In addition to the fantastic sprint race which kick-started the weekend at Stranmillis College in Belfast, the Individual events on the dunes of Tyrella and the slopes of Slieve Croob, and the relays at Tyrella, continued to impress the competitors with their courses and organisational quality. On top of that, throw in a QUBOC prologue sprint in Queen’s University and Belfast’s Botanic Gardens, Trail orienteering at Castlewellan and Murlough, TempO at Stranmillis, a micr-O maze and three outstanding string courses for the junior juniors, a table quiz for the Irish juniors, the BOF AGM, and a concert and social in Newcastle, and it made up quite a weekend.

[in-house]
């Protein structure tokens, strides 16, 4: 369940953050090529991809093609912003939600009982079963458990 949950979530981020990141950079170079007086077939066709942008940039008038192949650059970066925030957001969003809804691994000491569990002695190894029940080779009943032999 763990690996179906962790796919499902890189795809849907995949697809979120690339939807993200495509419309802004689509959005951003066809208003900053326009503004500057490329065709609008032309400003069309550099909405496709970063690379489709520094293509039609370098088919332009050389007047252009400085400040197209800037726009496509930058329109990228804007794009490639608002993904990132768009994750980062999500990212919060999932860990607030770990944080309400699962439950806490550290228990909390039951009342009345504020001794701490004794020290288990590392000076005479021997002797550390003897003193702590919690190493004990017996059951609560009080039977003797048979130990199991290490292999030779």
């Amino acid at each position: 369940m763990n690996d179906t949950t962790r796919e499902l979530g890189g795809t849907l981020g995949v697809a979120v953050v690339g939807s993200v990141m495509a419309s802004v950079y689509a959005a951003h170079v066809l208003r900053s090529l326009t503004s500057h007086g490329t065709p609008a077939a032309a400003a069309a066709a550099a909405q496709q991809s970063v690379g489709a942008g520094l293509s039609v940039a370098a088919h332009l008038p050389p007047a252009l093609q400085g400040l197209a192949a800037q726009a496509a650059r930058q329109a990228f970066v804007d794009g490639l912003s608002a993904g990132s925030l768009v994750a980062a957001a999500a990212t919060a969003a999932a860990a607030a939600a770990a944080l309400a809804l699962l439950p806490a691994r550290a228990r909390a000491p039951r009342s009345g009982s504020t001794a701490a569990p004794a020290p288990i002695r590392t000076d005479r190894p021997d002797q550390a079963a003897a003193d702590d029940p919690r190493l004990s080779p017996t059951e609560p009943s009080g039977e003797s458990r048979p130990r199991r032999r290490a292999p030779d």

As someone who was involved in a peripheral way in some of the organisation, I could see the amount of planning and thought that went in to every aspect of the event, from terrain selection through bussing competitors, to mapping, to music, to volunteers and equipment, from crisis to crisis, and the degree of cooperation between all the organising clubs (spearheaded by LVO) showed total commitment to the JK as a showcase for orienteering and for Northern Ireland.
There were very many obstacles to be overcome along that way and the organising team was very fortunate to be able to draw on the talents of organisers like Colin Henderson, planners like Bill Simpson, Igor Stefko, Wilbert Hollinger, Greg McCann and Philip Baxter, and many others, all shepherded along by the unflappable Harold White. Several retired orienteers came to see the Festival in full swing or help at the events, and it was great to see the elder statesmen of Irish orienteering like Ernie Wilson meeting Seán Rothery and Wilbert Hollimger, or Freddie McCann back to help at the Relays.